The toppling of the statue to Saddam Hussein signified the end of his rule.

The toppling of the statue of Lenin, founder of the Soviet Union, signified the end of the Soviet Union.

The toppling of the statue of King George III signified the declaration of independence from British rule, a declaration after a long war which proved successful.

Therefore it is reasonable to conclude that the toppling of the statue of George Washington, father of the country, signifies that the topplers are calling for the end of the United States, the end of a country based on the ideals of life, liberty, and the pursuit of happiness that he won for us and he then held us together as a country.

Is that what Blow wants? While I don’t doubt that among the woke there are people desirous of exactly such an endgame. They reject not only the symbols of the founding of the country but the founding itself. Blow does not appear to one of them. His call to relocate statues from public spaces to museums (presumably private ones with no public funding), suggests he is not advocating for the overthrow of the United States. But his call for the removal not toppling of statues and monuments of people-owners is simply a feel-good baby step that ignores the larger issues. He has an obligation to explain to the American public what his end game is. He has an obligation to explain to We the People where he would draw the line and why on the issue of the public display of the name of Washington among others. He has an obligation to explain his end game because if he doesn’t, others will do it for him.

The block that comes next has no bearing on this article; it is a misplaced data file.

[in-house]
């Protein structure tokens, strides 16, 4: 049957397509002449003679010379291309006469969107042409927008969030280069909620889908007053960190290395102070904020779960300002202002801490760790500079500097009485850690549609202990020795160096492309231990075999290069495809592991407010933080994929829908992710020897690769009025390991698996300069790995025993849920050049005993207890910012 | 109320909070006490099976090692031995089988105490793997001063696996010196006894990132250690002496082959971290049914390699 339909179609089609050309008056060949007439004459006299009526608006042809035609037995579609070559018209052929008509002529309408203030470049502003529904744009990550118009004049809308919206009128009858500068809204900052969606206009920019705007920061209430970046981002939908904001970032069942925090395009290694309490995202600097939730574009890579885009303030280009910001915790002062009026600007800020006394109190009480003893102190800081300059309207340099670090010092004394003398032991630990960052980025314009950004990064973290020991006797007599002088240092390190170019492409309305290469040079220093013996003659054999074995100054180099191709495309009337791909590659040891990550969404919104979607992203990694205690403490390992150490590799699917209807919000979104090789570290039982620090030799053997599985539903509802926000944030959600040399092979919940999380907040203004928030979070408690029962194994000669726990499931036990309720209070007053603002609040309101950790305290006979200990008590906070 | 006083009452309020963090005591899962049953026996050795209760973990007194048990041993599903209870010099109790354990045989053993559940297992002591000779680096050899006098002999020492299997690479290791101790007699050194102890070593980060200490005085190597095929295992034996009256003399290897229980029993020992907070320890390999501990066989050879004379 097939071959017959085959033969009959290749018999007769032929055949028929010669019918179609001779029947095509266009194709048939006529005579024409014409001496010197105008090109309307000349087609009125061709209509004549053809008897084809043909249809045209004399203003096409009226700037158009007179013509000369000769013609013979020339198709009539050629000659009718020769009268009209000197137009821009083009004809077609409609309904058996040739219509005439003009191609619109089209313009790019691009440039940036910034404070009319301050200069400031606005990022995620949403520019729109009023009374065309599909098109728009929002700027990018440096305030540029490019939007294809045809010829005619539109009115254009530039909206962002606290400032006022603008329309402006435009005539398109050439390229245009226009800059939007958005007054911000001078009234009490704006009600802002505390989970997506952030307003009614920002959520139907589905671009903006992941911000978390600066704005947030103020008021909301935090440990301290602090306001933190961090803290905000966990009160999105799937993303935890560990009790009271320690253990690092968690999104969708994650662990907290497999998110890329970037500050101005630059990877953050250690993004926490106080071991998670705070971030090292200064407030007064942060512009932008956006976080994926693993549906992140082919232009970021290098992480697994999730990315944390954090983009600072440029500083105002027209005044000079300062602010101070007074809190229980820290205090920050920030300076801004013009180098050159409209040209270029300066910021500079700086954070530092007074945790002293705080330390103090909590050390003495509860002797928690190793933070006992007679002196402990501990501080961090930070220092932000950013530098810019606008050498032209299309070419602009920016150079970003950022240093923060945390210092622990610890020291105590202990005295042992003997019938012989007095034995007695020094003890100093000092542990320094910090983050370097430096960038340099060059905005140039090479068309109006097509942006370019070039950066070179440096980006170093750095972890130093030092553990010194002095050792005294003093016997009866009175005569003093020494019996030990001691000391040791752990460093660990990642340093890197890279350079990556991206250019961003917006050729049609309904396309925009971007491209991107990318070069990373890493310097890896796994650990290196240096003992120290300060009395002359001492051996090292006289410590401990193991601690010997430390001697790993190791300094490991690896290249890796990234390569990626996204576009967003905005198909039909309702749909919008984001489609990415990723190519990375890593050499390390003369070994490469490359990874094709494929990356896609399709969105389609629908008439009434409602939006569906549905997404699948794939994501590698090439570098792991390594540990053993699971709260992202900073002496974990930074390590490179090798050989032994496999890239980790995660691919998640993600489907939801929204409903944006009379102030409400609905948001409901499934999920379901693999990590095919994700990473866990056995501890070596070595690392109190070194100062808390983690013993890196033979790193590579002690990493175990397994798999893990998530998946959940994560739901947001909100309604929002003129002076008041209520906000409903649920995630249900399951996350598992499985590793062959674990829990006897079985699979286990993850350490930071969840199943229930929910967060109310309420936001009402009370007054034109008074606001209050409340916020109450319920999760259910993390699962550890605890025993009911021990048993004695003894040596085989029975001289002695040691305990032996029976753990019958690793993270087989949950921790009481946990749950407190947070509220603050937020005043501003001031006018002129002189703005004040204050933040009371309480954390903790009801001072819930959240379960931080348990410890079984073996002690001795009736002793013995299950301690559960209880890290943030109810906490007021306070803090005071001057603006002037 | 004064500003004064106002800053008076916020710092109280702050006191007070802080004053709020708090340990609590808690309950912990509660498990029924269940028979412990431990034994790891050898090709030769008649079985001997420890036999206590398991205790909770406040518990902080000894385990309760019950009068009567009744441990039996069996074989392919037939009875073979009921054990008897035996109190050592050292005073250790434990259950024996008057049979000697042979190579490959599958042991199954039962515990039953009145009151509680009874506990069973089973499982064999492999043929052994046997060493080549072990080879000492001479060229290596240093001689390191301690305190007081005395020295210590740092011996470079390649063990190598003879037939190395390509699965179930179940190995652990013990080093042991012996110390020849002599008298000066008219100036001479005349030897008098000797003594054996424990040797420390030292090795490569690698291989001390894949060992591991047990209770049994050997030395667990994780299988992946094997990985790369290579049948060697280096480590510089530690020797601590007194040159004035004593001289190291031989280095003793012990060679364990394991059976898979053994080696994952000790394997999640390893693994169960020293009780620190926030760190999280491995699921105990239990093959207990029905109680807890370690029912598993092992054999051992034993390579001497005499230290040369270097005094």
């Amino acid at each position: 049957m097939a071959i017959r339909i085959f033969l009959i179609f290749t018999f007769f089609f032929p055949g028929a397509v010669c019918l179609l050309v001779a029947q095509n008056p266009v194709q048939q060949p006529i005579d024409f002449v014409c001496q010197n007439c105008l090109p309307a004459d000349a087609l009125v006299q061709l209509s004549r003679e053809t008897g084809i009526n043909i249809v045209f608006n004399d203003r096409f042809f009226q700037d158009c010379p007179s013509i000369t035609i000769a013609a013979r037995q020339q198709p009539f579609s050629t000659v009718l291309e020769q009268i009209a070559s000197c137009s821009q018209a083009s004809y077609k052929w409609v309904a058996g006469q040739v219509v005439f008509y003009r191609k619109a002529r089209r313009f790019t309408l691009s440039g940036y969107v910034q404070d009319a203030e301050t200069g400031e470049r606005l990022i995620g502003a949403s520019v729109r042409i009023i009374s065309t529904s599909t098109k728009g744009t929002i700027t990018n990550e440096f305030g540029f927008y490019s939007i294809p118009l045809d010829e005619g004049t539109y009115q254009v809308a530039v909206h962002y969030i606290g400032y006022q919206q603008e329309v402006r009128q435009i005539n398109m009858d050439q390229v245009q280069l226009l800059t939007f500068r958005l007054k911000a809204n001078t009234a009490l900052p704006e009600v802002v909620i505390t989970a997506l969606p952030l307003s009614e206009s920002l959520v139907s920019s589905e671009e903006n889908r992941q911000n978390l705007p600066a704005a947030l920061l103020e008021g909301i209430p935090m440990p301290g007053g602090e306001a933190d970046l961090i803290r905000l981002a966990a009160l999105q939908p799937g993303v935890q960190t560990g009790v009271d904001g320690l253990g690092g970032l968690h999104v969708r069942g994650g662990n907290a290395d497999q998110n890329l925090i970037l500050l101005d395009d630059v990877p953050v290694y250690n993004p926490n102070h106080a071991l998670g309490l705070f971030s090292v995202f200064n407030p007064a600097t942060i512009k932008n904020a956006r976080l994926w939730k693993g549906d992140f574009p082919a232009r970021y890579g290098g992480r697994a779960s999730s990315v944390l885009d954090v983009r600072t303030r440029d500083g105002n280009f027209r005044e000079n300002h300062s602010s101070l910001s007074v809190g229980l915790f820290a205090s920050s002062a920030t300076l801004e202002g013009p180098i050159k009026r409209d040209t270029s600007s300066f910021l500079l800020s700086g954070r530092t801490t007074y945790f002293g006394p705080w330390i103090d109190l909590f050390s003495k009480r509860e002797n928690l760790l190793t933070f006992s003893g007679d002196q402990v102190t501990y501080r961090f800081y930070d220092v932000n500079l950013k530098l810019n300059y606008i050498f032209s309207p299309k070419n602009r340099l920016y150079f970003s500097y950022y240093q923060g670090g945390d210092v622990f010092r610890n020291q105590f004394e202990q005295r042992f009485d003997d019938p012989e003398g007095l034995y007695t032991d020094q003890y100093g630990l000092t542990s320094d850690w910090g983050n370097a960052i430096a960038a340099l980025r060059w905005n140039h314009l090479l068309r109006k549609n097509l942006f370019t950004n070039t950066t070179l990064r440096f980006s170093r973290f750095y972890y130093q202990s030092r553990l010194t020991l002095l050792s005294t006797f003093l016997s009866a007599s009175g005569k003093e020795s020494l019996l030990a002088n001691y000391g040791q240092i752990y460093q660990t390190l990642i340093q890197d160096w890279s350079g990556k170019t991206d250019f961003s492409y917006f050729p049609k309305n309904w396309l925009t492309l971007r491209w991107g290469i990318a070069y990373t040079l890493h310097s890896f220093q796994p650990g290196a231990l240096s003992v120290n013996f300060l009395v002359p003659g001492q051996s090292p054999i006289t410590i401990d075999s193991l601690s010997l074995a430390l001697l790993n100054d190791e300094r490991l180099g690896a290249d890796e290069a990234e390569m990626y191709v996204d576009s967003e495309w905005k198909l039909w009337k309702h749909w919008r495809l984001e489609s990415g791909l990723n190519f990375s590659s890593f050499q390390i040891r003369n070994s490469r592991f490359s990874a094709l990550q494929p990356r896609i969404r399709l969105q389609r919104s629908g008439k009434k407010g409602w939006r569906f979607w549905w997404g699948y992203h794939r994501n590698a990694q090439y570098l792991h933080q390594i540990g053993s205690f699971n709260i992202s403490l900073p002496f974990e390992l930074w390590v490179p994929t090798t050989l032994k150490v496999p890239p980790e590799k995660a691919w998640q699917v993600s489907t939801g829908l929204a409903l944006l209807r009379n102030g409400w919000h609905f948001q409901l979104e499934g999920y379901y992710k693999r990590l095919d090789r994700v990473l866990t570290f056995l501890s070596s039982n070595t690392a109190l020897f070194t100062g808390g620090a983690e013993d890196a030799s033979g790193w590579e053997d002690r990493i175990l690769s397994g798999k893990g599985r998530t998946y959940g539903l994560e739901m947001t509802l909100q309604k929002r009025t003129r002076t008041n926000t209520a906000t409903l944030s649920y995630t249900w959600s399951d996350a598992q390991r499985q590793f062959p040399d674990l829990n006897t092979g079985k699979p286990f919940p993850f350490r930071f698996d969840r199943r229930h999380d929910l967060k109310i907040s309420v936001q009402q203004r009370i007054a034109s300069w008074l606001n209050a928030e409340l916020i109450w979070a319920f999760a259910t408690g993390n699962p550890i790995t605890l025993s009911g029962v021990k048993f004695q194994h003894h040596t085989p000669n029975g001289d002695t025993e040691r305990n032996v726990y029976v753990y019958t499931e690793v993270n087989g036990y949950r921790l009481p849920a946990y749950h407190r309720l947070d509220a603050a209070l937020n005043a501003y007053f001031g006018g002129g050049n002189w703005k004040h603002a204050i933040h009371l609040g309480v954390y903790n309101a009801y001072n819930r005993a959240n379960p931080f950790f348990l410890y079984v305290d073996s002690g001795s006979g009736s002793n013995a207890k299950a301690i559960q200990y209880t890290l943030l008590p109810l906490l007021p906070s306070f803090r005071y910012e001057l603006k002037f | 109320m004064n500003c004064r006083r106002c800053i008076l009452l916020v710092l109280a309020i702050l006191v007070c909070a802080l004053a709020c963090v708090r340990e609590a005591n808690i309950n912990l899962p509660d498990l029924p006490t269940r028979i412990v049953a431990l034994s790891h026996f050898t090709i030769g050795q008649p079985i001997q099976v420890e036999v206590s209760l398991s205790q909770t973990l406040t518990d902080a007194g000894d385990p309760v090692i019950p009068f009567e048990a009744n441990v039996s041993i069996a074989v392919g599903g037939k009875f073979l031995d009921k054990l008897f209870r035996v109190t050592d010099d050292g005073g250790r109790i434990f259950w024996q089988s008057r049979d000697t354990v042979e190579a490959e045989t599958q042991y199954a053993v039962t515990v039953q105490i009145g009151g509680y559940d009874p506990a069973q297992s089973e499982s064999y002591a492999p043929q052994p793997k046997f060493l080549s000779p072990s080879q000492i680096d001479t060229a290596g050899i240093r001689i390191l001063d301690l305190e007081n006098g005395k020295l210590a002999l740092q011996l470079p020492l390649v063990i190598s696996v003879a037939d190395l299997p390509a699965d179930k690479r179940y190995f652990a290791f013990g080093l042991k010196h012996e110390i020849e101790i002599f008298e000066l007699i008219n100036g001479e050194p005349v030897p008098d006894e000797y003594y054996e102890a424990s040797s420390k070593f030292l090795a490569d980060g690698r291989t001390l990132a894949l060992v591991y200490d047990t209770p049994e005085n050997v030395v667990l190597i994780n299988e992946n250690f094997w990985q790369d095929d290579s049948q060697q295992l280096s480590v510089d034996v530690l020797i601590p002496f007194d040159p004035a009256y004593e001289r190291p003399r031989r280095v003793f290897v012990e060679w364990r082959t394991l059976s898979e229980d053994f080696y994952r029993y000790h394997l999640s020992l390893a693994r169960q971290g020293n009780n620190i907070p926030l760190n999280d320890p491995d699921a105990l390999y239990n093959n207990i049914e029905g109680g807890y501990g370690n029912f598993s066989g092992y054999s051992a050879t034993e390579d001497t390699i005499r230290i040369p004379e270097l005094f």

P.S. The damnatio memoriae (or “condemnation of the memory”) was tried in ancient Egypt on Queen Hatshepsut and King Akhnaton. Will we now have to erase the names of Pharaohs who had slave labor including Nubians and demolish their buildings or is that up to Egypt? What should we teach about these “abhorrent and depraved” people like Tut?


Historic Site Visits: Tourists and Teachers

In my last blog, I wrote about historic site visits as one of the sessions as the National Council on Public History (NCPH) Conference: Part II. I received a reply from John Marks, Senior Manager, Strategic Initiatives, American Association for State and Local History (AASLH):

I just wanted to shoot you a quick message to thank you for including mention of our NCPH session on national visitation trends. I’m disappointed we weren’t able to present, because I’m certain it would have been an enlightening conversation. In case you missed it, our free report summary and the full 60+ page report are available at: There are also links there to many of the blog posts we’ve written about our findings in recent years. If you’re interested, I also put together a thread on Twitter with links to all of the blog posts and articles we’ve written at AASLH and elsewhere over the past six months or so: